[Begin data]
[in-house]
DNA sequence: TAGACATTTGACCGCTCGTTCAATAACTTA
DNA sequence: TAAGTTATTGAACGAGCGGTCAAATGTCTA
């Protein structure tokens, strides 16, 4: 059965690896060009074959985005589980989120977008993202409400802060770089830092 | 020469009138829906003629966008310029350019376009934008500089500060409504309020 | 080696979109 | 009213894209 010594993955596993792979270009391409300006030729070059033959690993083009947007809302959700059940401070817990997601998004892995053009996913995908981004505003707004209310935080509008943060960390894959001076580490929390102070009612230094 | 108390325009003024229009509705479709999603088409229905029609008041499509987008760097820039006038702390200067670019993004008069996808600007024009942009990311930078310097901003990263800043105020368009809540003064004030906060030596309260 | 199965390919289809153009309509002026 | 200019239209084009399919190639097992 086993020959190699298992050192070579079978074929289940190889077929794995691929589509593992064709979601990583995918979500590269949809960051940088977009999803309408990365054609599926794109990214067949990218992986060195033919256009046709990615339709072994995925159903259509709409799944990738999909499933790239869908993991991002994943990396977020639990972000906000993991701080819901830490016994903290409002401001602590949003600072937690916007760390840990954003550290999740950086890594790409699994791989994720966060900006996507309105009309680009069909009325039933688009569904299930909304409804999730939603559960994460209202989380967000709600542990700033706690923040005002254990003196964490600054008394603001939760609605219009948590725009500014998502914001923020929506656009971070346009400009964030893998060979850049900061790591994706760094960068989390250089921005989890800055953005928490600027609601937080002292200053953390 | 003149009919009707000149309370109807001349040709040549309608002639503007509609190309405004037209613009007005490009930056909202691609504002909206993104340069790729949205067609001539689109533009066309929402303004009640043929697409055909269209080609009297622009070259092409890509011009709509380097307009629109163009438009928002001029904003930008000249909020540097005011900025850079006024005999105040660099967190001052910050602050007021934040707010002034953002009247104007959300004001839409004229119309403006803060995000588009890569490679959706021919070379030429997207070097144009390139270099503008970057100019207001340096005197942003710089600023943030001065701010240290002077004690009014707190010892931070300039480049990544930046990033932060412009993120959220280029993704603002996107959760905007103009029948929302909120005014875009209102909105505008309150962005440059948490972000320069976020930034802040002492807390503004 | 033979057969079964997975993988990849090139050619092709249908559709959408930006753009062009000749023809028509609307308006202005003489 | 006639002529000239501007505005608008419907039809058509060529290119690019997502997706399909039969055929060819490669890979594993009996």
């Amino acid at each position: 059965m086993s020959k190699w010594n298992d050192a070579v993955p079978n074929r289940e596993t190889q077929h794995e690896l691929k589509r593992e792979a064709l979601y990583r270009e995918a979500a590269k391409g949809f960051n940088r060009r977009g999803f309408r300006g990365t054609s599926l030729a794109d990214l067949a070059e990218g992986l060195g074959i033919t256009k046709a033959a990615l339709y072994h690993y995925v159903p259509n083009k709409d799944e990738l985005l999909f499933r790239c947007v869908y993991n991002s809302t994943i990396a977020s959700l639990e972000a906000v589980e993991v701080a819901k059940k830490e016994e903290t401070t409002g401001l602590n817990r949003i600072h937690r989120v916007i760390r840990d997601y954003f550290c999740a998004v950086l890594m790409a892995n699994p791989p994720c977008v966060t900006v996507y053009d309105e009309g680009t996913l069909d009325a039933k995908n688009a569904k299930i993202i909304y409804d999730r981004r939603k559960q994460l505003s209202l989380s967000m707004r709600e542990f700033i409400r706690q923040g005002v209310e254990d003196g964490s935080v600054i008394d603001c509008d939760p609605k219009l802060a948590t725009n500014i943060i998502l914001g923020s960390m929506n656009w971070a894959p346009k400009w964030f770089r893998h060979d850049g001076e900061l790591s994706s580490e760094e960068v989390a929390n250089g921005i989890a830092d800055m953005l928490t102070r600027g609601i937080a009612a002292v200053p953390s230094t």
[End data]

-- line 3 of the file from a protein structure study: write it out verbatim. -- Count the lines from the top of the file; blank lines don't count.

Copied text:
DNA sequence: TAAGTTATTGAACGAGCGGTCAAATGTCTA